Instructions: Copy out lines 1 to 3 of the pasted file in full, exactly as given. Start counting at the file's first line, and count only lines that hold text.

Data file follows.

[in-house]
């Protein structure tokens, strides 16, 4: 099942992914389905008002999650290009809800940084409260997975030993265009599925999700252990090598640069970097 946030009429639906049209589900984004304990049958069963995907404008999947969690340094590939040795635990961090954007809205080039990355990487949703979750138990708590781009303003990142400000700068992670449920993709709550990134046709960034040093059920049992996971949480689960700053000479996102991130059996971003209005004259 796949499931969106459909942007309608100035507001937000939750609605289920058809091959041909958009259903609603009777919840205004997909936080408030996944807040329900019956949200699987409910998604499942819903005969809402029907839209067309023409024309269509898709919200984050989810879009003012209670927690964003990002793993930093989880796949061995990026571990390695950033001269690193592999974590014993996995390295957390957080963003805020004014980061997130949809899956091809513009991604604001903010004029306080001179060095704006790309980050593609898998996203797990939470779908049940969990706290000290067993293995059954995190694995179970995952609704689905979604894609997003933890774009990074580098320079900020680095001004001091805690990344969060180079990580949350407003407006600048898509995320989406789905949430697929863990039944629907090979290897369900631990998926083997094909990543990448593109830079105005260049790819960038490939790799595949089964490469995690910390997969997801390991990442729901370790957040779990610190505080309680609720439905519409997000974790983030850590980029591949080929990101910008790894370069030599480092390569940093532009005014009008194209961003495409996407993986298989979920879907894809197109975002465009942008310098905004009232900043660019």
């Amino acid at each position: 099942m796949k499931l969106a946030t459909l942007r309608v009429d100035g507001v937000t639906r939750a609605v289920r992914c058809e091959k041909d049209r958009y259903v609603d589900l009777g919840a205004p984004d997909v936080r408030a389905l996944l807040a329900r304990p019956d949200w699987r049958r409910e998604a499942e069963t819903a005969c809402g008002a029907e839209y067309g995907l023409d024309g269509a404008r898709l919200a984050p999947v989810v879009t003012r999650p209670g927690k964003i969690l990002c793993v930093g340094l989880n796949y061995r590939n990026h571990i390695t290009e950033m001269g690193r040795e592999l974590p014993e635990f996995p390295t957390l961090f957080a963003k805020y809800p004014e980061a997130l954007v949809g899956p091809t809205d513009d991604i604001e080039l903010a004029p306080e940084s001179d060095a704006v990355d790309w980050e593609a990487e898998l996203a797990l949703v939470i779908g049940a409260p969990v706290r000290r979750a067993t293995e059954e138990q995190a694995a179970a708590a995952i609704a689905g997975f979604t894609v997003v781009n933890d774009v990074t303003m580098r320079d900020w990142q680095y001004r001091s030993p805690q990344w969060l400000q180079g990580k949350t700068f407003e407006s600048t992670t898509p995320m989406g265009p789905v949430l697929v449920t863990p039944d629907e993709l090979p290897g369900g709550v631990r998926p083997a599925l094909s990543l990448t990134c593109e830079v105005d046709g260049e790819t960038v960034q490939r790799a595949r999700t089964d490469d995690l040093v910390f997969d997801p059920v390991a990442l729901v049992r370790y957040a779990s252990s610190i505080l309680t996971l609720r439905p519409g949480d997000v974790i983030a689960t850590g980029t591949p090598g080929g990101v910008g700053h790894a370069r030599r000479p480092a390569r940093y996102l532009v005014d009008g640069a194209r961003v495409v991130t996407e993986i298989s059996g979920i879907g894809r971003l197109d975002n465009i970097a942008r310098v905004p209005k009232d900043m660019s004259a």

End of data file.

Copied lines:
[in-house]
């Protein structure tokens, strides 16, 4: 099942992914389905008002999650290009809800940084409260997975030993265009599925999700252990090598640069970097 946030009429639906049209589900984004304990049958069963995907404008999947969690340094590939040795635990961090954007809205080039990355990487949703979750138990708590781009303003990142400000700068992670449920993709709550990134046709960034040093059920049992996971949480689960700053000479996102991130059996971003209005004259 796949499931969106459909942007309608100035507001937000939750609605289920058809091959041909958009259903609603009777919840205004997909936080408030996944807040329900019956949200699987409910998604499942819903005969809402029907839209067309023409024309269509898709919200984050989810879009003012209670927690964003990002793993930093989880796949061995990026571990390695950033001269690193592999974590014993996995390295957390957080963003805020004014980061997130949809899956091809513009991604604001903010004029306080001179060095704006790309980050593609898998996203797990939470779908049940969990706290000290067993293995059954995190694995179970995952609704689905979604894609997003933890774009990074580098320079900020680095001004001091805690990344969060180079990580949350407003407006600048898509995320989406789905949430697929863990039944629907090979290897369900631990998926083997094909990543990448593109830079105005260049790819960038490939790799595949089964490469995690910390997969997801390991990442729901370790957040779990610190505080309680609720439905519409997000974790983030850590980029591949080929990101910008790894370069030599480092390569940093532009005014009008194209961003495409996407993986298989979920879907894809197109975002465009942008310098905004009232900043660019």
């Amino acid at each position: 099942m796949k499931l969106a946030t459909l942007r309608v009429d100035g507001v937000t639906r939750a609605v289920r992914c058809e091959k041909d049209r958009y259903v609603d589900l009777g919840a205004p984004d997909v936080r408030a389905l996944l807040a329900r304990p019956d949200w699987r049958r409910e998604a499942e069963t819903a005969c809402g008002a029907e839209y067309g995907l023409d024309g269509a404008r898709l919200a984050p999947v989810v879009t003012r999650p209670g927690k964003i969690l990002c793993v930093g340094l989880n796949y061995r590939n990026h571990i390695t290009e950033m001269g690193r040795e592999l974590p014993e635990f996995p390295t957390l961090f957080a963003k805020y809800p004014e980061a997130l954007v949809g899956p091809t809205d513009d991604i604001e080039l903010a004029p306080e940084s001179d060095a704006v990355d790309w980050e593609a990487e898998l996203a797990l949703v939470i779908g049940a409260p969990v706290r000290r979750a067993t293995e059954e138990q995190a694995a179970a708590a995952i609704a689905g997975f979604t894609v997003v781009n933890d774009v990074t303003m580098r320079d900020w990142q680095y001004r001091s030993p805690q990344w969060l400000q180079g990580k949350t700068f407003e407006s600048t992670t898509p995320m989406g265009p789905v949430l697929v449920t863990p039944d629907e993709l090979p290897g369900g709550v631990r998926p083997a599925l094909s990543l990448t990134c593109e830079v105005d046709g260049e790819t960038v960034q490939r790799a595949r999700t089964d490469d995690l040093v910390f997969d997801p059920v390991a990442l729901v049992r370790y957040a779990s252990s610190i505080l309680t996971l609720r439905p519409g949480d997000v974790i983030a689960t850590g980029t591949p090598g080929g990101v910008g700053h790894a370069r030599r000479p480092a390569r940093y996102l532009v005014d009008g640069a194209r961003v495409v991130t996407e993986i298989s059996g979920i879907g894809r971003l197109d975002n465009i970097a942008r310098v905004p209005k009232d900043m660019s004259a």